Matthew Osborne is a veteran Democratic operative who worked on the Dry Alabama campaign, an operation that sought to emulate Russian tactics on Facebook and raise awareness about deceptive social media tactics. His operation was profiled in The New York Times.
Shortly after the first debate between Democratic presidential contenders, trolls from the message board 4Chan boosted Tulsi Gabbard to the top of some online polls, earning credulous press attention with this sudden surge of support. At the same time, real and fake Andrew Yang supporters complained of supposed unfairness to their candidate, trending #LetYangSpeak on Twitter. While this is unlikely to make either longshot candidate the nominee, anyone looking to disrupt the Democratic Party has two new potential wedges.
After the 2016 primaries were decided, Russia exploited discontent among Bernie Sanders’ supporters to divide and distract Democrats. In 2020, there are several failing candidates whose supporters can be targeted with memes and fake news promoting conspiracy theories about party apparatchiks secretly conspiring against them. The potential scale of the spoiler problem is therefore much bigger and more fractured this time around. Gabbard is already a clear Kremlin favorite for this strategy, as her foreign policy leanings are quite friendly to Russia’s interests, but why stop at just one foil to the eventual nominee? Why not turn Joe Biden supporters against Elizabeth Warren, or Warren supporters against Sanders?
As the experts predicted months ago, adversaries are already hard at work attacking the 2020 election, and this time it won’t only be Russia that we have to worry about. The early signs of interference are already visible, and as we get deeper into the campaign, these threats are almost certainly going to come from new directions. Having seen Russia intervene in 2016, and win, and then get away with it, everyone from North Korea to China to Saudi Arabia will want to shape American electoral politics to their liking.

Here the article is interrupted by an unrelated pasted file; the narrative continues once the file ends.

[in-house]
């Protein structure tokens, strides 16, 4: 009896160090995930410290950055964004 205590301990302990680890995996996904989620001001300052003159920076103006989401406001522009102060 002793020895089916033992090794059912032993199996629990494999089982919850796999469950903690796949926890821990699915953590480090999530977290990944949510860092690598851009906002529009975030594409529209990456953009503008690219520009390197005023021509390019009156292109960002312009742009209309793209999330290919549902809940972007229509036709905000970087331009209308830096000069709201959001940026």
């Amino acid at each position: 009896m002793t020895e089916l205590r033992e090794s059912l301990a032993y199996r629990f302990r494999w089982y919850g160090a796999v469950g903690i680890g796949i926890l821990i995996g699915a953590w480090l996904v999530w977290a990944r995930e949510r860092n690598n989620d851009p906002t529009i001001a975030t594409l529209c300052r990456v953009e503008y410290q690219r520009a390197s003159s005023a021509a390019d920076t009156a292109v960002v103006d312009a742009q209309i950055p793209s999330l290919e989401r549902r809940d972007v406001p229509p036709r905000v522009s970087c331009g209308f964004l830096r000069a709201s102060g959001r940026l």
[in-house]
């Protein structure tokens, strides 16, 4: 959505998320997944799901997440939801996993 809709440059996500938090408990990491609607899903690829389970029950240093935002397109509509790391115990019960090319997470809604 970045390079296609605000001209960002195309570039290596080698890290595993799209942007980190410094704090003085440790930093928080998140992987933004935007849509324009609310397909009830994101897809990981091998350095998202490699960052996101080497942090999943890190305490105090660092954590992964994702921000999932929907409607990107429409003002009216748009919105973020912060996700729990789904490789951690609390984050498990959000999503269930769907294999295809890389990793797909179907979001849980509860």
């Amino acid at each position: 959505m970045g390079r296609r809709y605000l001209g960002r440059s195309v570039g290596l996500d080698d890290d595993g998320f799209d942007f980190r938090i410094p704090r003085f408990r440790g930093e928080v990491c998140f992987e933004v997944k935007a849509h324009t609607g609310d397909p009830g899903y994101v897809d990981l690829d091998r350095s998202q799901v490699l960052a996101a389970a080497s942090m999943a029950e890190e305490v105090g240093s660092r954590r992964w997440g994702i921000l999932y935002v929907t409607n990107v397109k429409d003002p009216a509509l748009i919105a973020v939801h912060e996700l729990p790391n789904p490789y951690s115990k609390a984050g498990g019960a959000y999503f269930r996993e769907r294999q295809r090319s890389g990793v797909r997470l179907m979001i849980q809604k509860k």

China has clearly ramped up their electioneering capabilities. In Taiwan, celebrity businessman Han Kuo-yu was elected mayor of Kaohsiung last year with help from Facebook groups “created, managed, and nurtured by what looks very much like a professional cybergroup from [mainland] China,” according to reporter Paul Huang at Foreign Policy. Now a favorite to run for Taiwan’s presidency in 2020, Han Kuo-yu is everything that Beijing could want in a Taiwanese politician. Would they hesitate to insert themselves in an American election in the midst of a high-stakes trade-war?
It is likely that these new players will attack from both sides of an issue the way Russia did in 2016 when, for example, Americans saw “separate ads, launched simultaneously, [that] would stoke suspicion about how police treat black people in one ad, while another encouraged support for pro-police groups.” About half of all the Facebook material put out by the Internet Research Agency, the Kremlin-backed “troll farm” in St. Petersburg, in 2016 was aimed at stoking racial animus this way. Then after the election, the IRA tried to organize simultaneous pro- and anti-Trump rallies in New York City. This is a standard element of all information warfare doctrine: always pit both sides against the middle.